Posted on Monday, February 5, 2018
Some professors go above and beyond their duties to demonstrate their passion for teaching and cultivating the minds of the next generation of scholars. In addition to their commitment to their students, some professors expand their reach beyond their classrooms and into the lives of the young people who make up surrounding communities. Professor of chemistry Dr. Helen Boylan is one of those professors. Boylan spent her Winter break sharing her talents and mentoring students across the area by participating in two different outreach opportunities.
In December, Boylan served as one of 14 female presenters at “A GEM Affair: Girls Engaging Mentors” hosted by the Butler County Community College at Lawrence Crossings. GEM is a program coordinated by the Lawrence County School to Work Program with a mission to inspire young girls to pursue careers in STEM fields or other non-traditional pathways. Approximately 140 9th grade girls from Lawrence County participated in the event, with small groups rotating around the various mentor presentations.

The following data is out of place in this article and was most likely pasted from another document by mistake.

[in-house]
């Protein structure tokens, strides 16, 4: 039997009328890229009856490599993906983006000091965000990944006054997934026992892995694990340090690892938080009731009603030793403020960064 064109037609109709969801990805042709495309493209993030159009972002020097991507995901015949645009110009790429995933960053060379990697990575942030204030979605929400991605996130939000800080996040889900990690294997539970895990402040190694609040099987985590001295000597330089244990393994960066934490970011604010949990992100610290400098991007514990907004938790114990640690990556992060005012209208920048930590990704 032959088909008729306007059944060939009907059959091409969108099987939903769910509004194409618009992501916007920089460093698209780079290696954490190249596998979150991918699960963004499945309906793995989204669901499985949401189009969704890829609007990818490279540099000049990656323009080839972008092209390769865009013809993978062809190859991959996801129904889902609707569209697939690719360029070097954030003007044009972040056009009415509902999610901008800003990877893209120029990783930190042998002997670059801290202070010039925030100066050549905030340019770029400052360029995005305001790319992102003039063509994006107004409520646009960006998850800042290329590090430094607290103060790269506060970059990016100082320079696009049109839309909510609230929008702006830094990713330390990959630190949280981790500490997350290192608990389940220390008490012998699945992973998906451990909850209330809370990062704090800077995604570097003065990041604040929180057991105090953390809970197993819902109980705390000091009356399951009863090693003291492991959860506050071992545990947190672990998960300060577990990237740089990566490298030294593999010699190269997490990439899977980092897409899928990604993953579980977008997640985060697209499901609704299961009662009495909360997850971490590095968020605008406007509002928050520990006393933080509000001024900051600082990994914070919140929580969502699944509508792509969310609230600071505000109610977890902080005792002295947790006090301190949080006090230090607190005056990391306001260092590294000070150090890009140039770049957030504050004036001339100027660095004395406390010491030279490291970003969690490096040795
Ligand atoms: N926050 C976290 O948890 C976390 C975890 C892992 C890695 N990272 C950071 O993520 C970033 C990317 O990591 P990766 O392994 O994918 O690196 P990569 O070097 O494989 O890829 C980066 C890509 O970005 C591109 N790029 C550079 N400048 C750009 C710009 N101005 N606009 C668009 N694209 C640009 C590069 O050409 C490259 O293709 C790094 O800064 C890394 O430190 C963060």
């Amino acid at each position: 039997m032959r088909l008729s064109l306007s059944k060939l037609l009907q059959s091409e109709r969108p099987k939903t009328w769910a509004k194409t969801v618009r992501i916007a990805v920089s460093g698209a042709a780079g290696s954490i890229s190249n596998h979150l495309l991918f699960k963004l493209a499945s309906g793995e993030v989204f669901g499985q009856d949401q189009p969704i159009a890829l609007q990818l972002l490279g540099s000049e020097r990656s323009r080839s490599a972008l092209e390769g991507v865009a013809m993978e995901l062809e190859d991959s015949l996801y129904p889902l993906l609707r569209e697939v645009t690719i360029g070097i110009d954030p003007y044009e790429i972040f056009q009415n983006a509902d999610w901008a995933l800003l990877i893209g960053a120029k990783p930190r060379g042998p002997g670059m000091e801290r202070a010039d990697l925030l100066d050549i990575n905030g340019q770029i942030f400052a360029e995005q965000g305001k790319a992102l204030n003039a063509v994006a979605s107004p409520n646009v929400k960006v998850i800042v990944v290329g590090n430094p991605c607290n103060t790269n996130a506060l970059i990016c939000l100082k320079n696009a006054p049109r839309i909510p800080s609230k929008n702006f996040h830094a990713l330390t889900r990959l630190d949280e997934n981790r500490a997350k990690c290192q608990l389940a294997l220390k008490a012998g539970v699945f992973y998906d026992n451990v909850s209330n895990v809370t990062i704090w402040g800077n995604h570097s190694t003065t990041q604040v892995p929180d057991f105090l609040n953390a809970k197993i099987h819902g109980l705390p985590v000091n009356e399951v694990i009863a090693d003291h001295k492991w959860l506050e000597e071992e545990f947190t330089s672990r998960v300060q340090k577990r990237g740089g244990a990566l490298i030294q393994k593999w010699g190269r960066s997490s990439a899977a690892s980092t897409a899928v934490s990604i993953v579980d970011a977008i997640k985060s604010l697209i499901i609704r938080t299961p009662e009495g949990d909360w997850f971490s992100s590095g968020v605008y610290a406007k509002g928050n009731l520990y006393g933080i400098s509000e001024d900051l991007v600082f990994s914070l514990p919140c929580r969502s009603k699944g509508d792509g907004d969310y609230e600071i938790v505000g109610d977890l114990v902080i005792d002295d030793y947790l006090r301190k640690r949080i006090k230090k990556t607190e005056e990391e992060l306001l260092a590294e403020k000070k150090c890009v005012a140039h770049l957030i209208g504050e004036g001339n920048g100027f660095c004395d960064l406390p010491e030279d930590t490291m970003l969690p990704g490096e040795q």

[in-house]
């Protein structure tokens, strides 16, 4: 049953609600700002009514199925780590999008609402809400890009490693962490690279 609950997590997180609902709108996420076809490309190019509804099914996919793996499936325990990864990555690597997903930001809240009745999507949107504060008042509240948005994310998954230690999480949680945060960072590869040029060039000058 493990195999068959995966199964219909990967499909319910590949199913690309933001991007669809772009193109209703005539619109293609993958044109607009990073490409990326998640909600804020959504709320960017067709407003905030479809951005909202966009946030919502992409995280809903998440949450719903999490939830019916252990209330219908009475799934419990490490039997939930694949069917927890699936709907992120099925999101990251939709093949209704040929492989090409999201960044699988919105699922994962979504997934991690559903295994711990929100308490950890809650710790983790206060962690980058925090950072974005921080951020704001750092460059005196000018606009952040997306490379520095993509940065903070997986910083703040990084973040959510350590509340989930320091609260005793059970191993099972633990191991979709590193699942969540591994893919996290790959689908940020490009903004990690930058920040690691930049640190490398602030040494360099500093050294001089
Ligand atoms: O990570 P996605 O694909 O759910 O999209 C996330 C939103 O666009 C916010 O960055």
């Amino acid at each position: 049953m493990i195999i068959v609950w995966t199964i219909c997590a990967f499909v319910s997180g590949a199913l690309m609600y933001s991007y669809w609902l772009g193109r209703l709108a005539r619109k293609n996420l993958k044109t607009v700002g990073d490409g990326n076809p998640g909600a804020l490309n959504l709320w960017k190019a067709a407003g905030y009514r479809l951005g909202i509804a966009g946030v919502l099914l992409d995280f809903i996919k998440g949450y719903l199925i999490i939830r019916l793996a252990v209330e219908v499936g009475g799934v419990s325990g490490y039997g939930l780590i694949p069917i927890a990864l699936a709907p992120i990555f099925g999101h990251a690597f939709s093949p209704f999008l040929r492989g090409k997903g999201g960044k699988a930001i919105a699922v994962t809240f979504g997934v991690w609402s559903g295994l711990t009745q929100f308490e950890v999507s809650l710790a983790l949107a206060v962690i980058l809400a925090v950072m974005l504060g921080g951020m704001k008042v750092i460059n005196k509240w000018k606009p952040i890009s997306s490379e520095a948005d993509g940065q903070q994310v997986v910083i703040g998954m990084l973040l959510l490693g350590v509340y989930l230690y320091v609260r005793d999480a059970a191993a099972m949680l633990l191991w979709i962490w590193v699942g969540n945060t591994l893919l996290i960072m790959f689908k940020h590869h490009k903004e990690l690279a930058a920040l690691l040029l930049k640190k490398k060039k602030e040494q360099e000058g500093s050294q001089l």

“This was a great opportunity for female students to be exposed to a wide variety of careers and to meet women who can serve as role models," said Boylan. The panel consisted of women with careers as a software engineer, metallurgist, detective, judge, and pilot to name a few.
In addition to participating in GEM, Boylan also coordinated visits to the classroom of Sharpsville Area High School chemistry teacher and alumna Merrissa Nguyen '12. Boylan and Nguyen collaborated once more for the American Chemical Society (ACS) ambassadors program. Through the ambassador program, Boylan serves as a “science coach” and works with Nguyen to plan activities and connect classroom learning to the real world. Additionally, Nguyen’s school receives a $500 donation from ACS to support science education.
"The goal of the visit was to give the students an opportunity to perform a college-level lab and to address any concerns students had about applying to and/or going to college," added Boylan.
During her visits with Nguyen’s chemistry classes, Boylan guided the high school students in a hands-on laboratory exercise on the separation of food dyes using column chromatography. Boylan and Nguyen are currently planning to bring the high school students to Westminster later this Spring to perform additional hands-on experiments using the equipment and facilities at the College.
For more information about her outreach efforts, contact Boylan at firstname.lastname@example.org or 724-946-6293.